Michael Clayton is one of my favorite modern corporate thrillers because even though the events culminated are completely outlandish, it feels freaky-deaky real. You see all the negative fallout of corporate greed in this flick -- disillusionment, delusion, paranoia, nihilism, madness -- and the satisfying finale is handled the way you would expect a corporate takeover finale would go, which is surprising for a thriller of this ilk. Think Michael J. Fox overtaking Fred Gwynne at the end of The Secret of My Success, only with less Helen Slater and a lot less jowls.
Decades before The Insider, screenwriter Paddy Chayefsky explored the same grotesque consequences of corporate-owned news media, only with a more satirical approach. The funniest thing about the movie today is that it ain't nearly as funny as it used to be. Chayefsky was a prophet largely ignored. What was absurd in 1976 is now standard operating procedure. Network warned us of the circus, but by the time The Insider came around on its little tricycle in 1999, we were already covered in clown makeup.
This comedy didn't make much noise upon its release but it's become required viewing for human beings not dead since. Unless you're just really wealthy, when you graduate high school you go out and get yourself a job or you engage in some sort of higher education. And somewhere in between your eventual successes and failures you will have seen Office Space and it will have spoken to you.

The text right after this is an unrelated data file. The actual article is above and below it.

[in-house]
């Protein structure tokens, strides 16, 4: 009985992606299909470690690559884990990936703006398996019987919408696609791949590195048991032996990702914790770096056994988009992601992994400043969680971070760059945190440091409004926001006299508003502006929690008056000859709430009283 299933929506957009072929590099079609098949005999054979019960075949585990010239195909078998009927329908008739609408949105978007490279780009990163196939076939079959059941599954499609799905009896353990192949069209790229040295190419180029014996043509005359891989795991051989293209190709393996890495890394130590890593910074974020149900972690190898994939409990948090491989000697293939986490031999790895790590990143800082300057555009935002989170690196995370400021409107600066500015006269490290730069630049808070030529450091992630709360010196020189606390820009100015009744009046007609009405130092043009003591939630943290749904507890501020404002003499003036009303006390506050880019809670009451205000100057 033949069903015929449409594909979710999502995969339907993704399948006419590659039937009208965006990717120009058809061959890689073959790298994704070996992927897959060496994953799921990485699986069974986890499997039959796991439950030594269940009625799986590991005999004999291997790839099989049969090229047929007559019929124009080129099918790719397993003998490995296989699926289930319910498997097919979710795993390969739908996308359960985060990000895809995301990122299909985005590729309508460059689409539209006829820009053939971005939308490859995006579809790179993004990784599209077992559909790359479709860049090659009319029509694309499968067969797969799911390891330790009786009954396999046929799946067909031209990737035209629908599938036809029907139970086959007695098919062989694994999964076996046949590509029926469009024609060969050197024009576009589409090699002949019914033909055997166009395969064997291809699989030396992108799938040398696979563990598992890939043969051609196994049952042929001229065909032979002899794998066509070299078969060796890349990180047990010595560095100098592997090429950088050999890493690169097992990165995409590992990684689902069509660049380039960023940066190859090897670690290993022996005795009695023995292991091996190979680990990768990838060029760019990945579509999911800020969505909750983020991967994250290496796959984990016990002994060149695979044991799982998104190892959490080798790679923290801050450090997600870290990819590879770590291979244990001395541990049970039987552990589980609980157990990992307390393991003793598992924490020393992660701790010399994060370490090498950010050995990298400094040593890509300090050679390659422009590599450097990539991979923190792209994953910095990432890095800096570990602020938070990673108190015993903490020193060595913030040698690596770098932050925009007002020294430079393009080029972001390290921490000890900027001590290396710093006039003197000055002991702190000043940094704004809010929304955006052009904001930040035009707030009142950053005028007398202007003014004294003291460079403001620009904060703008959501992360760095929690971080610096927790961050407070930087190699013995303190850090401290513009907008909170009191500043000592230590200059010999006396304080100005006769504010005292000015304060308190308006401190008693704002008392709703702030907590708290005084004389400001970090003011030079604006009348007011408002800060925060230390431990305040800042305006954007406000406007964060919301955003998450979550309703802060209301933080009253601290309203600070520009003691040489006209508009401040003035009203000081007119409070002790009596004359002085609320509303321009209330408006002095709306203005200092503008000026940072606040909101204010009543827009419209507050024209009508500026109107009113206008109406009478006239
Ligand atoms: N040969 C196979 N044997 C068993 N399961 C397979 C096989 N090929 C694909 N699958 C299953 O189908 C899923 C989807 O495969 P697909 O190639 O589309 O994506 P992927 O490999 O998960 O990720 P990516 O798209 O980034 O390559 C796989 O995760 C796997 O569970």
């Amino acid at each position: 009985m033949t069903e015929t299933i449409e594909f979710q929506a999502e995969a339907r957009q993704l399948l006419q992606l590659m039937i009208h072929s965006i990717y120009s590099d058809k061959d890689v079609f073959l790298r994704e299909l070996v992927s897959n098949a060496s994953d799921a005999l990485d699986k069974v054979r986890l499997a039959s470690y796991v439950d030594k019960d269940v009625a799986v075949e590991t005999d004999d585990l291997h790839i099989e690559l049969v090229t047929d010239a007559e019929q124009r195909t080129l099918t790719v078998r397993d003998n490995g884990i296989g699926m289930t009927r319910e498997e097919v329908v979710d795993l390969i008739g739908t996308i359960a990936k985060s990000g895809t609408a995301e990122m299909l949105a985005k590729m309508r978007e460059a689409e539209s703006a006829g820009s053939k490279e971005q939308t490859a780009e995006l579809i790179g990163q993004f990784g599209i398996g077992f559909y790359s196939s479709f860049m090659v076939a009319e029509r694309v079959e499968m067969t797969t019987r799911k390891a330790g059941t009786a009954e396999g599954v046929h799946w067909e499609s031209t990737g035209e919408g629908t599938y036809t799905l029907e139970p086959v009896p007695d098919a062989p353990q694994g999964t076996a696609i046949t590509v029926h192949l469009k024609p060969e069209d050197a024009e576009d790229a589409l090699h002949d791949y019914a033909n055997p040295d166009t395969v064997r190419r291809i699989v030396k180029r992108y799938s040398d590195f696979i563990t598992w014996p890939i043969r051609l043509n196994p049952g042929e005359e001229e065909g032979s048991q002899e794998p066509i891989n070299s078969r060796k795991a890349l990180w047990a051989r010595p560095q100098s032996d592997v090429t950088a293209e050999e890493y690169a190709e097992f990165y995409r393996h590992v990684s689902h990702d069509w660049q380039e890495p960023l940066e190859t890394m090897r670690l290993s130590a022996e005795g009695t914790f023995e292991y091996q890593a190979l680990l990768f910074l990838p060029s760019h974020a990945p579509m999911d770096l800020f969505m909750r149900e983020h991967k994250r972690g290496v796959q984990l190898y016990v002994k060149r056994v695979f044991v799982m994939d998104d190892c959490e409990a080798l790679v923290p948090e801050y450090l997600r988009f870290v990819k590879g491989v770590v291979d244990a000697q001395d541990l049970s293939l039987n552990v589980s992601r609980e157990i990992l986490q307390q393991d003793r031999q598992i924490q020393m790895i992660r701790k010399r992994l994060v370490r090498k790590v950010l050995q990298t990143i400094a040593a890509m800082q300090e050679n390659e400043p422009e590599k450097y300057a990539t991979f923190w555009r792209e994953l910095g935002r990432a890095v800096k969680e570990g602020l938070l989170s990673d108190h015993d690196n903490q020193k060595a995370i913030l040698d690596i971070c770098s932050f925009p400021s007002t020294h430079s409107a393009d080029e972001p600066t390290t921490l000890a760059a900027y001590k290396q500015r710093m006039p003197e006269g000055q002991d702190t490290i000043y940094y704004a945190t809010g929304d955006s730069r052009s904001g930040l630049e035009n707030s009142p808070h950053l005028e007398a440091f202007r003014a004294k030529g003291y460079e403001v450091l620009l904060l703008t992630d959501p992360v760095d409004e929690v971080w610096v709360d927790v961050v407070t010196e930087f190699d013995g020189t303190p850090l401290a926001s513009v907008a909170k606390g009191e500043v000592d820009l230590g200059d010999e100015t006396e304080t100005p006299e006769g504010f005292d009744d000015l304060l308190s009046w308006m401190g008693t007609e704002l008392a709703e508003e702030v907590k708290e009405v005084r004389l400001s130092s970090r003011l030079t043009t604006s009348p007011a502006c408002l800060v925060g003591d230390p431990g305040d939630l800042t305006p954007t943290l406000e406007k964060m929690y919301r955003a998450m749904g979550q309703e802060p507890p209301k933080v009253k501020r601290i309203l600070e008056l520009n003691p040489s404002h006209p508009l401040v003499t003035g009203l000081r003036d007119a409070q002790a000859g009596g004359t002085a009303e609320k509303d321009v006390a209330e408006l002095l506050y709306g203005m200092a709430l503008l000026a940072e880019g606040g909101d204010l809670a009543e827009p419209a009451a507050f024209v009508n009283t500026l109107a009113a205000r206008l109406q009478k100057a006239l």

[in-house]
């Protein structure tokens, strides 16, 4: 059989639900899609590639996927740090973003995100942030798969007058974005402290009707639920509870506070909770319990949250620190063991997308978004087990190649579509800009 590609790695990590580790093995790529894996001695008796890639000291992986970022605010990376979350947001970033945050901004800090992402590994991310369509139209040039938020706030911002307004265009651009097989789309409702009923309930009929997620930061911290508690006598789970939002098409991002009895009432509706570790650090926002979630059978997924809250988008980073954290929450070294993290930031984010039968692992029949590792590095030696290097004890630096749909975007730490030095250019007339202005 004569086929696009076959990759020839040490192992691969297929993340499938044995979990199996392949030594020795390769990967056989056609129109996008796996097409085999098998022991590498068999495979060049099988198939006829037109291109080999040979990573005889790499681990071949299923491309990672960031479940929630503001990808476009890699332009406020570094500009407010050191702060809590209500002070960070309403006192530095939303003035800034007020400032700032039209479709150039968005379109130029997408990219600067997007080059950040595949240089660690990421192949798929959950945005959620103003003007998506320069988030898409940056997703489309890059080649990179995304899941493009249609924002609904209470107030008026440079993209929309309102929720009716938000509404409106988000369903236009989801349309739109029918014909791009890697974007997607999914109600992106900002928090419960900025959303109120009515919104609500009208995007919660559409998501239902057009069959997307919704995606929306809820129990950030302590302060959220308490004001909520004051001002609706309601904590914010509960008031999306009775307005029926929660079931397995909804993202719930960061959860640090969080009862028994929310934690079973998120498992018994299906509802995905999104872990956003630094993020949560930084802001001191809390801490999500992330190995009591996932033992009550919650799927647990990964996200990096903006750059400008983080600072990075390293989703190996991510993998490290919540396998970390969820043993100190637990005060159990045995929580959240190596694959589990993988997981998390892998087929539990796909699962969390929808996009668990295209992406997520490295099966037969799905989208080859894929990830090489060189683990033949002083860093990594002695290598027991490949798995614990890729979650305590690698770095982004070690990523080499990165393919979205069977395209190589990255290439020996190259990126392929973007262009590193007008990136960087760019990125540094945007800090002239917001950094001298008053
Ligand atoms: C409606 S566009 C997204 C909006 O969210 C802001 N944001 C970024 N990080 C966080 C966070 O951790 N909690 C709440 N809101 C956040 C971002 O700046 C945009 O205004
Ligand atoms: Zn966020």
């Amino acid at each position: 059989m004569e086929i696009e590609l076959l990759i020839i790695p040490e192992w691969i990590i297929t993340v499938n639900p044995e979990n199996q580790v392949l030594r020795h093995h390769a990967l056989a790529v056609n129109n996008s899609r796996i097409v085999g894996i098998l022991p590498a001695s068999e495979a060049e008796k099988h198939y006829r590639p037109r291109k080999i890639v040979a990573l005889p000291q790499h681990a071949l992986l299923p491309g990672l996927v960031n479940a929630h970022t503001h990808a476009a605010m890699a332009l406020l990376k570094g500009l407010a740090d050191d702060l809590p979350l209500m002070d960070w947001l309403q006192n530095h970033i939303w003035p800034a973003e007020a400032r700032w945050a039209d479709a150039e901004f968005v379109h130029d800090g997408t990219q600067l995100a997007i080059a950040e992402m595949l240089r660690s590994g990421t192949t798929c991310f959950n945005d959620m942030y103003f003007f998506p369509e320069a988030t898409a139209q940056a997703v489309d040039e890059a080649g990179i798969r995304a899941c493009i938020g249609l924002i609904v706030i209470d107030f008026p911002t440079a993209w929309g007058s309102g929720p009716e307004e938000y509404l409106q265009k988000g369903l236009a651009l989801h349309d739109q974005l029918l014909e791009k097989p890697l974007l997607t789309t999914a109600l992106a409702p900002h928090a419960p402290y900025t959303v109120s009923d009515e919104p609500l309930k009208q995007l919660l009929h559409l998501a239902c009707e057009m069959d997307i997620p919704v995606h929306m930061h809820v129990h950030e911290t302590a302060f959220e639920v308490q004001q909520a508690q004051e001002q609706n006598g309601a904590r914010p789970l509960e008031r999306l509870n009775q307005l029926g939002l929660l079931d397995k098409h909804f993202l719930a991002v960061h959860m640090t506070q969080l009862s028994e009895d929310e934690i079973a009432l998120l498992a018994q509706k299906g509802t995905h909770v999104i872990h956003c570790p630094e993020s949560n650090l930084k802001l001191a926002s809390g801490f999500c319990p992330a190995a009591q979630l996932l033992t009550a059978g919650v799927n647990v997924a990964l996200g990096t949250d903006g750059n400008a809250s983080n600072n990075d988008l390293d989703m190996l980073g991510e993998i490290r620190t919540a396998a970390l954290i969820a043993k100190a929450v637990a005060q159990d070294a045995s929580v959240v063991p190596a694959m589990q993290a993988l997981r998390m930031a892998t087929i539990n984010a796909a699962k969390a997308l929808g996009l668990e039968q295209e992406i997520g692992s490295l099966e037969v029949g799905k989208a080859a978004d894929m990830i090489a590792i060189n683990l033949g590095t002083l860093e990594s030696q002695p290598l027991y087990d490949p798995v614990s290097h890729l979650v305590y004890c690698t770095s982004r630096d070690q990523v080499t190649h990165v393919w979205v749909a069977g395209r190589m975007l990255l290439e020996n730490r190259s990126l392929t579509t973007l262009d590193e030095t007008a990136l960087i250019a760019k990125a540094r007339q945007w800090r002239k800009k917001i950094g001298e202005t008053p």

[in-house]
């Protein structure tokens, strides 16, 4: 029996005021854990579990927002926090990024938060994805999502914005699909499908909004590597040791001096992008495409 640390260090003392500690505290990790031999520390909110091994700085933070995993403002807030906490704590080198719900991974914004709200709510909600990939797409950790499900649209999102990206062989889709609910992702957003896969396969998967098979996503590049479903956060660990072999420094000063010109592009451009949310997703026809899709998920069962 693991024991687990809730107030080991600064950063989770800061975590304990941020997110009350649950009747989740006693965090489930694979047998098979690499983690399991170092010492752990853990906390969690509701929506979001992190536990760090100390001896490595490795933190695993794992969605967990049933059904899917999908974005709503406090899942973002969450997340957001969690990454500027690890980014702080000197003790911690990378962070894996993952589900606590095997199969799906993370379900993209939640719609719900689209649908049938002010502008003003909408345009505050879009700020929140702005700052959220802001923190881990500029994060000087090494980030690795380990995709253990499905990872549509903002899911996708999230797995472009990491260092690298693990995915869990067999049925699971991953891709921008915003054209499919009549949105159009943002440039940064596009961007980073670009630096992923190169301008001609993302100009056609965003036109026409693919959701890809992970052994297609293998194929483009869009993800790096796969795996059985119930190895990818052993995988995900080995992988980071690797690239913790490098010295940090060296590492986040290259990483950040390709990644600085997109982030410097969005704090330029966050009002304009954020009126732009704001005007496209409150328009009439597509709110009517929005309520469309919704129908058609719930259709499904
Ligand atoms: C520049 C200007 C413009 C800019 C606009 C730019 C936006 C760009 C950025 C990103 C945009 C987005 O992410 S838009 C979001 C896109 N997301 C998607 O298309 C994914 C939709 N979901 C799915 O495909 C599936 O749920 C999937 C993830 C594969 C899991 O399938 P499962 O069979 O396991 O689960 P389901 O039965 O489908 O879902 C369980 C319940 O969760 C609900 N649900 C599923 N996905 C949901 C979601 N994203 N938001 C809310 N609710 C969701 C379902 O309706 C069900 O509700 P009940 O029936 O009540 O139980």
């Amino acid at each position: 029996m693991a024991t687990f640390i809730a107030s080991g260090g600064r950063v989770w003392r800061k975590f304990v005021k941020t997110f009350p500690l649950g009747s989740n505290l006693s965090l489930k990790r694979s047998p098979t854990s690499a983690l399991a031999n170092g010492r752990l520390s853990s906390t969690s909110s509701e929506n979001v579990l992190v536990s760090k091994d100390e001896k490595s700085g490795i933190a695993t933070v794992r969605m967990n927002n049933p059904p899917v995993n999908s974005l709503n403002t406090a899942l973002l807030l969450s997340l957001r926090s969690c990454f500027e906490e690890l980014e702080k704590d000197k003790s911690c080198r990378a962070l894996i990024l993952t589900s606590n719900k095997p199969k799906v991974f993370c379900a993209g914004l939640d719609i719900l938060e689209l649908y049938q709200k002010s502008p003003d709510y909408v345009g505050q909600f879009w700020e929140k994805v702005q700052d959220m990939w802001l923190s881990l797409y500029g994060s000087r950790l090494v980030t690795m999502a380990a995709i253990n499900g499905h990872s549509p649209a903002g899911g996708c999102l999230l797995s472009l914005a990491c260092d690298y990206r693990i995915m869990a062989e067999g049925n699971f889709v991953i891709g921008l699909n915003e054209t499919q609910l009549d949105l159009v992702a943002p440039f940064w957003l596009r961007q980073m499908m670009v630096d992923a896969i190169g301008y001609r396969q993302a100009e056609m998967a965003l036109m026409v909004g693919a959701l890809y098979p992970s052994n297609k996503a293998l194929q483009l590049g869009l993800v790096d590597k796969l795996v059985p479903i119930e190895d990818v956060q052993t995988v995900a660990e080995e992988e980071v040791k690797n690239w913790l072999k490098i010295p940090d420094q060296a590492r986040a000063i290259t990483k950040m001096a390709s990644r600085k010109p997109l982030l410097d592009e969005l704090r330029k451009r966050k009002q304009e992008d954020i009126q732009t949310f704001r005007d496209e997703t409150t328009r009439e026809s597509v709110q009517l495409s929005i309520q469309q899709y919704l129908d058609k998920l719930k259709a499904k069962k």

If you dig this movie, you dig it because it digs you. You wonder if it's followed you through every job you've ever had and you're not even creeped out over it it. Because this movie knows exactly what you deal with in your every day life: your insecurities, your dreams, your pet peeves, your disdain. It knows what restaurants you've frequented. It knows the dark, embarrassing moments you may have had at a red light. It knows what you've wanted to say to your bosses at one point or another. And it doesn't matter that its an exaggerated version of those things. It's satire. You know that and it knows that you know that. Both parties understand each other perfectly. Love is in the air. It doesn't even matter that it stopped being laugh-out-loud funny to you a while ago. When you love something, it could have gained weight and gotten old, you forgive these things because you've been together so long, you're practically stuck together.
There's something about watching two old racist richer-than-rich snobby white guys get taken down by a homeless '80s-era Eddie Murphy. In the '80s, you had three guys who dominated their arena: Murphy, Tyson, and Jackson. One of them died, the other two appear to have gone nuts. Shame.
So good it spawned a sequel! Er, 23 years later. Next year we get Wall Street 2: Money Never Sleeps (um, title change!). Gordon Gekko (not the insurance lizard) became an '80s icon, even a hero to some, much to Oliver Stone's dismay. If it weren't for this movie, we probably would have thought "insider trading" was some Martha Stewart interior design technique.
Mike Nichol's film still works today. I know this because it's almost impossible not to catch Working Girl on regular TV at least once every three months. And you know what? I don't really find myself switching the channel too much -- and I have a serious Melanie Griffith allergy. Instead of sneezing, I usually want to punch myself in the face. I'm able to resist that urge with this movie, though. Maybe it's Joan Cusack's The Housewives of New Jersey-style hair and makeup, I don't know. Whatever it is, it works.
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Dre writes for a corporation through Film.com weekly. Email him!